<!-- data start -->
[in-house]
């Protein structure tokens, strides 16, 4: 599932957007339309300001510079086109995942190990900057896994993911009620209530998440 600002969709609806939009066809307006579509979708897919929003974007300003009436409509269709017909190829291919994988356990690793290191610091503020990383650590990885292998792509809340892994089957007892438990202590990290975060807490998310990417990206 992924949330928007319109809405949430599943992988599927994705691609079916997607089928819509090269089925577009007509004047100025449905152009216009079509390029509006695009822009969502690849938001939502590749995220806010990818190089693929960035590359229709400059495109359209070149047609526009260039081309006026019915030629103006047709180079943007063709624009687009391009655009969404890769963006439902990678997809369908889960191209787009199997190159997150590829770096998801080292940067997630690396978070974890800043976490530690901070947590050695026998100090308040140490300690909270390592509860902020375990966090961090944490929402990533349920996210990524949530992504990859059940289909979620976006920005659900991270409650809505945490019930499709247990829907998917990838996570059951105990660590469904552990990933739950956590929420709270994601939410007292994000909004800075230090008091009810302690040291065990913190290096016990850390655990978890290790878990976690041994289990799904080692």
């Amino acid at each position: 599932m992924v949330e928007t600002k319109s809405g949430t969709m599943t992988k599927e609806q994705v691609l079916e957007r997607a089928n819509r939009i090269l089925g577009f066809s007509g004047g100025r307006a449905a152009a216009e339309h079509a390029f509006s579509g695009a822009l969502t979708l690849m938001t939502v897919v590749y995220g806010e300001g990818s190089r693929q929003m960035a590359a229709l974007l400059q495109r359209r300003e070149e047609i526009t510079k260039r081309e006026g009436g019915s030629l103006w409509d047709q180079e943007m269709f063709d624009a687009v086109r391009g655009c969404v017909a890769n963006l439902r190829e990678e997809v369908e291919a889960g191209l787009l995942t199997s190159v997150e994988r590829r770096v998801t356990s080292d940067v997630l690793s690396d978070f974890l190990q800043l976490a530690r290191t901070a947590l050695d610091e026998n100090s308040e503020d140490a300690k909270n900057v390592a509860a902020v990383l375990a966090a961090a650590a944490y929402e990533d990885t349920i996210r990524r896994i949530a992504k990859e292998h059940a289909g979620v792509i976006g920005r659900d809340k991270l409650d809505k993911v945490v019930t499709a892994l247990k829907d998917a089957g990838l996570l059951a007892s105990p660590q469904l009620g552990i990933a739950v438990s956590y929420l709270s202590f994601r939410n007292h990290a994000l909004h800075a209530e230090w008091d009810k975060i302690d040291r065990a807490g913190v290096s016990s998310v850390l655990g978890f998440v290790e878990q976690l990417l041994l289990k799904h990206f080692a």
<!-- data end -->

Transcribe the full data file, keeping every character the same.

[in-house]
């Protein structure tokens, strides 16, 4: 599932957007339309300001510079086109995942190990900057896994993911009620209530998440 600002969709609806939009066809307006579509979708897919929003974007300003009436409509269709017909190829291919994988356990690793290191610091503020990383650590990885292998792509809340892994089957007892438990202590990290975060807490998310990417990206 992924949330928007319109809405949430599943992988599927994705691609079916997607089928819509090269089925577009007509004047100025449905152009216009079509390029509006695009822009969502690849938001939502590749995220806010990818190089693929960035590359229709400059495109359209070149047609526009260039081309006026019915030629103006047709180079943007063709624009687009391009655009969404890769963006439902990678997809369908889960191209787009199997190159997150590829770096998801080292940067997630690396978070974890800043976490530690901070947590050695026998100090308040140490300690909270390592509860902020375990966090961090944490929402990533349920996210990524949530992504990859059940289909979620976006920005659900991270409650809505945490019930499709247990829907998917990838996570059951105990660590469904552990990933739950956590929420709270994601939410007292994000909004800075230090008091009810302690040291065990913190290096016990850390655990978890290790878990976690041994289990799904080692």
């Amino acid at each position: 599932m992924v949330e928007t600002k319109s809405g949430t969709m599943t992988k599927e609806q994705v691609l079916e957007r997607a089928n819509r939009i090269l089925g577009f066809s007509g004047g100025r307006a449905a152009a216009e339309h079509a390029f509006s579509g695009a822009l969502t979708l690849m938001t939502v897919v590749y995220g806010e300001g990818s190089r693929q929003m960035a590359a229709l974007l400059q495109r359209r300003e070149e047609i526009t510079k260039r081309e006026g009436g019915s030629l103006w409509d047709q180079e943007m269709f063709d624009a687009v086109r391009g655009c969404v017909a890769n963006l439902r190829e990678e997809v369908e291919a889960g191209l787009l995942t199997s190159v997150e994988r590829r770096v998801t356990s080292d940067v997630l690793s690396d978070f974890l190990q800043l976490a530690r290191t901070a947590l050695d610091e026998n100090s308040e503020d140490a300690k909270n900057v390592a509860a902020v990383l375990a966090a961090a650590a944490y929402e990533d990885t349920i996210r990524r896994i949530a992504k990859e292998h059940a289909g979620v792509i976006g920005r659900d809340k991270l409650d809505k993911v945490v019930t499709a892994l247990k829907d998917a089957g990838l996570l059951a007892s105990p660590q469904l009620g552990i990933a739950v438990s956590y929420l709270s202590f994601r939410n007292h990290a994000l909004h800075a209530e230090w008091d009810k975060i302690d040291r065990a807490g913190v290096s016990s998310v850390l655990g978890f998440v290790e878990q976690l990417l041994l289990k799904h990206f080692a």